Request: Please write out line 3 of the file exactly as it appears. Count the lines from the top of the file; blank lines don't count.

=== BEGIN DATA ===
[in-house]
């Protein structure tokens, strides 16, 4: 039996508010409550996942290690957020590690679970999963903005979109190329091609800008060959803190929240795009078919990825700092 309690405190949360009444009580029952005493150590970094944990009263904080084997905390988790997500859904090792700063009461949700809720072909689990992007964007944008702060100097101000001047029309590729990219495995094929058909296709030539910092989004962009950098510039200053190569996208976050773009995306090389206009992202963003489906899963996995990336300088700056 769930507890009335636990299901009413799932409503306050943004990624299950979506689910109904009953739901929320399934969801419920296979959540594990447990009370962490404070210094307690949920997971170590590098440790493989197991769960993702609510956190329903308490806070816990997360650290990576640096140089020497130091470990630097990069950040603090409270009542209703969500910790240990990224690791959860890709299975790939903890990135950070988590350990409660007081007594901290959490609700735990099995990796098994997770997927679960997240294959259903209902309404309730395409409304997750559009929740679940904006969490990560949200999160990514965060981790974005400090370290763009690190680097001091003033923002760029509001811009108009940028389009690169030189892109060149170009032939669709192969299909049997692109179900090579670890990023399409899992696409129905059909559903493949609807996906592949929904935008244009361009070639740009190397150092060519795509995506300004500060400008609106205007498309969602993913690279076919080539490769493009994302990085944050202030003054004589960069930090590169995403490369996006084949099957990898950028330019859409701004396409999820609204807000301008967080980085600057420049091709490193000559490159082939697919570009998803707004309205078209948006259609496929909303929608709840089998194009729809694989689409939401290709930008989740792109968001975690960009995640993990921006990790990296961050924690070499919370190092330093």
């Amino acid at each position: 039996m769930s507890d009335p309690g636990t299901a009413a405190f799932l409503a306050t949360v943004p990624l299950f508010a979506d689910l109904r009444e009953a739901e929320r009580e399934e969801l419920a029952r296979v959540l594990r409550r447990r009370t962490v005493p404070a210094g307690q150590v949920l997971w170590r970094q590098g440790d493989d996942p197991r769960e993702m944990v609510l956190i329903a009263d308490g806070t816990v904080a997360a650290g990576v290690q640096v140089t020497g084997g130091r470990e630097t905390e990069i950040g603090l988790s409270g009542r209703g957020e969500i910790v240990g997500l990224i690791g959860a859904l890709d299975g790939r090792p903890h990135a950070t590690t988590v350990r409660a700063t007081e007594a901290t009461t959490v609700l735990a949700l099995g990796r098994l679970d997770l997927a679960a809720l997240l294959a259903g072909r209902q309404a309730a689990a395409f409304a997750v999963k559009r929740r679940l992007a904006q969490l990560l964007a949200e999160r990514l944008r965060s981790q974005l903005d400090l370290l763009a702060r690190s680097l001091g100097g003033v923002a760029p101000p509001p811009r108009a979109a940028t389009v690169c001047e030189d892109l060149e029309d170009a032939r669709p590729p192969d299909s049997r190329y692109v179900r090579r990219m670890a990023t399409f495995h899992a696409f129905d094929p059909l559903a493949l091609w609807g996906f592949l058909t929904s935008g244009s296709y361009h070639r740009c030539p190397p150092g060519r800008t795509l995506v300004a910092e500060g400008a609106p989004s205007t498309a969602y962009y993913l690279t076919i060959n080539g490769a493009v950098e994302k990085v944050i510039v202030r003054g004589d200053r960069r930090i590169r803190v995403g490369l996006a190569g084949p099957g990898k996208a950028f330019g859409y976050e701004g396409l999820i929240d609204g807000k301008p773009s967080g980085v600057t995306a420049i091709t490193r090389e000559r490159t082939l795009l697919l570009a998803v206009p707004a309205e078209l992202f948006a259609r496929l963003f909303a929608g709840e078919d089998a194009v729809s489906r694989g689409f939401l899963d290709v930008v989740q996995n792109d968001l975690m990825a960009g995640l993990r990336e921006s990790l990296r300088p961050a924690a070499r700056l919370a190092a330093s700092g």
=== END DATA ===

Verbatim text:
């Amino acid at each position: 039996m769930s507890d009335p309690g636990t299901a009413a405190f799932l409503a306050t949360v943004p990624l299950f508010a979506d689910l109904r009444e009953a739901e929320r009580e399934e969801l419920a029952r296979v959540l594990r409550r447990r009370t962490v005493p404070a210094g307690q150590v949920l997971w170590r970094q590098g440790d493989d996942p197991r769960e993702m944990v609510l956190i329903a009263d308490g806070t816990v904080a997360a650290g990576v290690q640096v140089t020497g084997g130091r470990e630097t905390e990069i950040g603090l988790s409270g009542r209703g957020e969500i910790v240990g997500l990224i690791g959860a859904l890709d299975g790939r090792p903890h990135a950070t590690t988590v350990r409660a700063t007081e007594a901290t009461t959490v609700l735990a949700l099995g990796r098994l679970d997770l997927a679960a809720l997240l294959a259903g072909r209902q309404a309730a689990a395409f409304a997750v999963k559009r929740r679940l992007a904006q969490l990560l964007a949200e999160r990514l944008r965060s981790q974005l903005d400090l370290l763009a702060r690190s680097l001091g100097g003033v923002a760029p101000p509001p811009r108009a979109a940028t389009v690169c001047e030189d892109l060149e029309d170009a032939r669709p590729p192969d299909s049997r190329y692109v179900r090579r990219m670890a990023t399409f495995h899992a696409f129905d094929p059909l559903a493949l091609w609807g996906f592949l058909t929904s935008g244009s296709y361009h070639r740009c030539p190397p150092g060519r800008t795509l995506v300004a910092e500060g400008a609106p989004s205007t498309a969602y962009y993913l690279t076919i060959n080539g490769a493009v950098e994302k990085v944050i510039v202030r003054g004589d200053r960069r930090i590169r803190v995403g490369l996006a190569g084949p099957g990898k996208a950028f330019g859409y976050e701004g396409l999820i929240d609204g807000k301008p773009s967080g980085v600057t995306a420049i091709t490193r090389e000559r490159t082939l795009l697919l570009a998803v206009p707004a309205e078209l992202f948006a259609r496929l963003f909303a929608g709840e078919d089998a194009v729809s489906r694989g689409f939401l899963d290709v930008v989740q996995n792109d968001l975690m990825a960009g995640l993990r990336e921006s990790l990296r300088p961050a924690a070499r700056l919370a190092a330093s700092g």